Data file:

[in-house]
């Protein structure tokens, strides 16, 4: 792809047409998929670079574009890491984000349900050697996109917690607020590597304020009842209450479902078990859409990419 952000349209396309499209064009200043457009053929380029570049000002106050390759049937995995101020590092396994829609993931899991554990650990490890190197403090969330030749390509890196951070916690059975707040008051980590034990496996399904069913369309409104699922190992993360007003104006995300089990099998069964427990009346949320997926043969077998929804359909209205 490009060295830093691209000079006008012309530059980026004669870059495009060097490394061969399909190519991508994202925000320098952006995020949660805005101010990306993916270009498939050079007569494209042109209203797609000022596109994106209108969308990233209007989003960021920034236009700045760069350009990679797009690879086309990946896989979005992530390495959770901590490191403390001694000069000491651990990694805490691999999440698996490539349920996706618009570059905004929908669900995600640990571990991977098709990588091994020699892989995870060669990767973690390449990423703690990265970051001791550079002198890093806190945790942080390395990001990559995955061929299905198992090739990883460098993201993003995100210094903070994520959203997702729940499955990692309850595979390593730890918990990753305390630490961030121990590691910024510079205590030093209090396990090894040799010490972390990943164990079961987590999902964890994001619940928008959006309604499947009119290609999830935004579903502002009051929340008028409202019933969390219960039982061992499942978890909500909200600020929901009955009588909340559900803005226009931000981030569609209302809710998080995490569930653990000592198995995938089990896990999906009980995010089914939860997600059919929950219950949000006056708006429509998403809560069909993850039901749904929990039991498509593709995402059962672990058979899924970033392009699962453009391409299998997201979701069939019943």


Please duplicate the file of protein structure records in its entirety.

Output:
[in-house]
């Protein structure tokens, strides 16, 4: 792809047409998929670079574009890491984000349900050697996109917690607020590597304020009842209450479902078990859409990419 952000349209396309499209064009200043457009053929380029570049000002106050390759049937995995101020590092396994829609993931899991554990650990490890190197403090969330030749390509890196951070916690059975707040008051980590034990496996399904069913369309409104699922190992993360007003104006995300089990099998069964427990009346949320997926043969077998929804359909209205 490009060295830093691209000079006008012309530059980026004669870059495009060097490394061969399909190519991508994202925000320098952006995020949660805005101010990306993916270009498939050079007569494209042109209203797609000022596109994106209108969308990233209007989003960021920034236009700045760069350009990679797009690879086309990946896989979005992530390495959770901590490191403390001694000069000491651990990694805490691999999440698996490539349920996706618009570059905004929908669900995600640990571990991977098709990588091994020699892989995870060669990767973690390449990423703690990265970051001791550079002198890093806190945790942080390395990001990559995955061929299905198992090739990883460098993201993003995100210094903070994520959203997702729940499955990692309850595979390593730890918990990753305390630490961030121990590691910024510079205590030093209090396990090894040799010490972390990943164990079961987590999902964890994001619940928008959006309604499947009119290609999830935004579903502002009051929340008028409202019933969390219960039982061992499942978890909500909200600020929901009955009588909340559900803005226009931000981030569609209302809710998080995490569930653990000592198995995938089990896990999906009980995010089914939860997600059919929950219950949000006056708006429509998403809560069909993850039901749904929990039991498509593709995402059962672990058979899924970033392009699962453009391409299998997201979701069939019943």